Joanna Goodman’s The Home for Unwanted Girls is a Canadian story based on the true and shocking reality of the Duplessis Orphans. Set in the Eastern Townships of Quebec in the early 1950s, the novel opens with Maggie, the daughter of a French-Canadian mother and an Anglophone father. Their often-times tumultuous marriage cleverly mirrors the province’s volatile ‘divide’ between French and English.
Maggie’s father has high aspirations for his fifteen year old daughter but Maggie disobeys and disappoints him by falling for the poor French farm boy from the neighbouring farm. Her plight is worsened when she finds herself pregnant. Coerced into giving up her baby, Elodie, for adoption, Maggie and her family have no idea what tragic circumstances lie in store for this innocent child.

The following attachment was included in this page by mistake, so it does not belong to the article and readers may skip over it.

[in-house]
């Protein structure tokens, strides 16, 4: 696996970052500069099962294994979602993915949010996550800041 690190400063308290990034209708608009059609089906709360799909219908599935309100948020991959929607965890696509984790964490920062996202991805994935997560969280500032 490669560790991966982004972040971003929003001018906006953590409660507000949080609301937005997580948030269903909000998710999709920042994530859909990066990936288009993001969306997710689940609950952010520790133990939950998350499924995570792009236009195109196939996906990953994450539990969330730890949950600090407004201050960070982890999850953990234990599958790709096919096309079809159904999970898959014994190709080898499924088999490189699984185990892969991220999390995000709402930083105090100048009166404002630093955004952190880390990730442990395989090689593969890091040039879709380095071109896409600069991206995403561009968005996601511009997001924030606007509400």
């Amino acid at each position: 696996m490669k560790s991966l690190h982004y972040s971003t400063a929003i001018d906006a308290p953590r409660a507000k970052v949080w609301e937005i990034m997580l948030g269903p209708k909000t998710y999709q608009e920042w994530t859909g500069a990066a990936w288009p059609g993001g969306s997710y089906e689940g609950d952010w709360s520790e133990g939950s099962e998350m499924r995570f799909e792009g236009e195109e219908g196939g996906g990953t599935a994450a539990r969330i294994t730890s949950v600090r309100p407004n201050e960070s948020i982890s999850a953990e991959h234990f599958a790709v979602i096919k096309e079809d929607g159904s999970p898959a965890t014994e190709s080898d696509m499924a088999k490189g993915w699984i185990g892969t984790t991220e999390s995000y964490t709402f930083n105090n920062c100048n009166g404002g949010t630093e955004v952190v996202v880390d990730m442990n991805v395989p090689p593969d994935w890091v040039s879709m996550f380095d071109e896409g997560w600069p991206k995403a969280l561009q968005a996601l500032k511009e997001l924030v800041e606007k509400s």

As one of the Duplessis Orphans, the novel follows Elodie’s childhood through a dark period of Canadian history when Premier Maurice Duplessis has begun to convert orphanages into mental hospitals. This is undertaken for no other reason than the federal government pays higher subsidies to psychiatric institutions. Elodie becomes one of the thousands of orphans now falsely reclassified as ‘mentally insane’ in order to get the extra funding.
Alternating between the narratives of Maggie and Elodie, the novel takes readers inside the institutions where Elodie is both victim and witness to the abuses at the hands of the nuns who run the hospitals. Meanwhile, Maggie, now married to a successful businessman, remains haunted by the desperate need to find out what happened to her daughter. Maggie’s decades-long search for her daughter makes The Home for Unwanted Girls, a gut-wrenching, suspenseful read that has it dubbed as a Philomena meets Orphan Train.